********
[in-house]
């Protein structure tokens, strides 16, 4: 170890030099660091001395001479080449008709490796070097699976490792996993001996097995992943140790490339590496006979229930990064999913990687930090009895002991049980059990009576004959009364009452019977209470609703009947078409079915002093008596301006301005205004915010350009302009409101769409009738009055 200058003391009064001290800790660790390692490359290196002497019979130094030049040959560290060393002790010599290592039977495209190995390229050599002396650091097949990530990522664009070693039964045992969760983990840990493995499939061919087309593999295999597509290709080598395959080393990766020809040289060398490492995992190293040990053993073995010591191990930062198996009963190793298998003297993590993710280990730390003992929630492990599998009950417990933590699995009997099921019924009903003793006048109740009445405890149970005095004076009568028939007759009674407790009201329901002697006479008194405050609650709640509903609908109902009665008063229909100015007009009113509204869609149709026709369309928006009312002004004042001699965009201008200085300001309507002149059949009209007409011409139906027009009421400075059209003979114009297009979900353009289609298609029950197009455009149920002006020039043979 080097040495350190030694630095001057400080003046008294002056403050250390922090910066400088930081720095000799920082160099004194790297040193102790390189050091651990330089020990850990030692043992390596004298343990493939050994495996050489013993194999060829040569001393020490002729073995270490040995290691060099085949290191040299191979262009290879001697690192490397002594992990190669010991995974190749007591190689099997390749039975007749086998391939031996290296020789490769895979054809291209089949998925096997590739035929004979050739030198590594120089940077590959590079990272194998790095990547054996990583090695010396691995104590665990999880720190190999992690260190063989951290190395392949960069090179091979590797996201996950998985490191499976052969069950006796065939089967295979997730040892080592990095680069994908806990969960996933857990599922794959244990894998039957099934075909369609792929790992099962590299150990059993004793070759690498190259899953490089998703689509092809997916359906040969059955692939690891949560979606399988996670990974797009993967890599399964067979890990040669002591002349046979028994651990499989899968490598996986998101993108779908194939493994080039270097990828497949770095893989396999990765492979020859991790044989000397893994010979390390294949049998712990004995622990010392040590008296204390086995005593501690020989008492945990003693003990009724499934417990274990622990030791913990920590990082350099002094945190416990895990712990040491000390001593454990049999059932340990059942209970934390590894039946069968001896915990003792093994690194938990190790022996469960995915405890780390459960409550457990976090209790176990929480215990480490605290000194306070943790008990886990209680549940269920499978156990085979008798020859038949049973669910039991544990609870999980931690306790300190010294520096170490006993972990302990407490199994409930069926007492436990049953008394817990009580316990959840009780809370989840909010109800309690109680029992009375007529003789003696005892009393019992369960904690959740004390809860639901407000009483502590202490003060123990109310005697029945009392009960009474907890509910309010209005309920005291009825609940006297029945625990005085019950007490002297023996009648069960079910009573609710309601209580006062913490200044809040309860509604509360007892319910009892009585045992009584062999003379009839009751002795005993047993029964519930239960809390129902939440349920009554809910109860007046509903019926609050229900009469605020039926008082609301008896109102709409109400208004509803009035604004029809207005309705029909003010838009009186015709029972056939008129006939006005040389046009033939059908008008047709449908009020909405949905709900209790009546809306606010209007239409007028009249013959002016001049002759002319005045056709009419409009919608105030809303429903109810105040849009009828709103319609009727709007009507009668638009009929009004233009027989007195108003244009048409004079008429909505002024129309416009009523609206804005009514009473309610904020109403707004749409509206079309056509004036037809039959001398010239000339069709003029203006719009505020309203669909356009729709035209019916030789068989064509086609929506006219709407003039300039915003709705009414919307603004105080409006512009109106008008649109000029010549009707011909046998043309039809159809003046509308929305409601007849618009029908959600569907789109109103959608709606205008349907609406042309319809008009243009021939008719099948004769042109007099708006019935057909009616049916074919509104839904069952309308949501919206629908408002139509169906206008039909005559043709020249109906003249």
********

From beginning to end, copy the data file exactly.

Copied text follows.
[in-house]
């Protein structure tokens, strides 16, 4: 170890030099660091001395001479080449008709490796070097699976490792996993001996097995992943140790490339590496006979229930990064999913990687930090009895002991049980059990009576004959009364009452019977209470609703009947078409079915002093008596301006301005205004915010350009302009409101769409009738009055 200058003391009064001290800790660790390692490359290196002497019979130094030049040959560290060393002790010599290592039977495209190995390229050599002396650091097949990530990522664009070693039964045992969760983990840990493995499939061919087309593999295999597509290709080598395959080393990766020809040289060398490492995992190293040990053993073995010591191990930062198996009963190793298998003297993590993710280990730390003992929630492990599998009950417990933590699995009997099921019924009903003793006048109740009445405890149970005095004076009568028939007759009674407790009201329901002697006479008194405050609650709640509903609908109902009665008063229909100015007009009113509204869609149709026709369309928006009312002004004042001699965009201008200085300001309507002149059949009209007409011409139906027009009421400075059209003979114009297009979900353009289609298609029950197009455009149920002006020039043979 080097040495350190030694630095001057400080003046008294002056403050250390922090910066400088930081720095000799920082160099004194790297040193102790390189050091651990330089020990850990030692043992390596004298343990493939050994495996050489013993194999060829040569001393020490002729073995270490040995290691060099085949290191040299191979262009290879001697690192490397002594992990190669010991995974190749007591190689099997390749039975007749086998391939031996290296020789490769895979054809291209089949998925096997590739035929004979050739030198590594120089940077590959590079990272194998790095990547054996990583090695010396691995104590665990999880720190190999992690260190063989951290190395392949960069090179091979590797996201996950998985490191499976052969069950006796065939089967295979997730040892080592990095680069994908806990969960996933857990599922794959244990894998039957099934075909369609792929790992099962590299150990059993004793070759690498190259899953490089998703689509092809997916359906040969059955692939690891949560979606399988996670990974797009993967890599399964067979890990040669002591002349046979028994651990499989899968490598996986998101993108779908194939493994080039270097990828497949770095893989396999990765492979020859991790044989000397893994010979390390294949049998712990004995622990010392040590008296204390086995005593501690020989008492945990003693003990009724499934417990274990622990030791913990920590990082350099002094945190416990895990712990040491000390001593454990049999059932340990059942209970934390590894039946069968001896915990003792093994690194938990190790022996469960995915405890780390459960409550457990976090209790176990929480215990480490605290000194306070943790008990886990209680549940269920499978156990085979008798020859038949049973669910039991544990609870999980931690306790300190010294520096170490006993972990302990407490199994409930069926007492436990049953008394817990009580316990959840009780809370989840909010109800309690109680029992009375007529003789003696005892009393019992369960904690959740004390809860639901407000009483502590202490003060123990109310005697029945009392009960009474907890509910309010209005309920005291009825609940006297029945625990005085019950007490002297023996009648069960079910009573609710309601209580006062913490200044809040309860509604509360007892319910009892009585045992009584062999003379009839009751002795005993047993029964519930239960809390129902939440349920009554809910109860007046509903019926609050229900009469605020039926008082609301008896109102709409109400208004509803009035604004029809207005309705029909003010838009009186015709029972056939008129006939006005040389046009033939059908008008047709449908009020909405949905709900209790009546809306606010209007239409007028009249013959002016001049002759002319005045056709009419409009919608105030809303429903109810105040849009009828709103319609009727709007009507009668638009009929009004233009027989007195108003244009048409004079008429909505002024129309416009009523609206804005009514009473309610904020109403707004749409509206079309056509004036037809039959001398010239000339069709003029203006719009505020309203669909356009729709035209019916030789068989064509086609929506006219709407003039300039915003709705009414919307603004105080409006512009109106008008649109000029010549009707011909046998043309039809159809003046509308929305409601007849618009029908959600569907789109109103959608709606205008349907609406042309319809008009243009021939008719099948004769042109007099708006019935057909009616049916074919509104839904069952309308949501919206629908408002139509169906206008039909005559043709020249109906003249």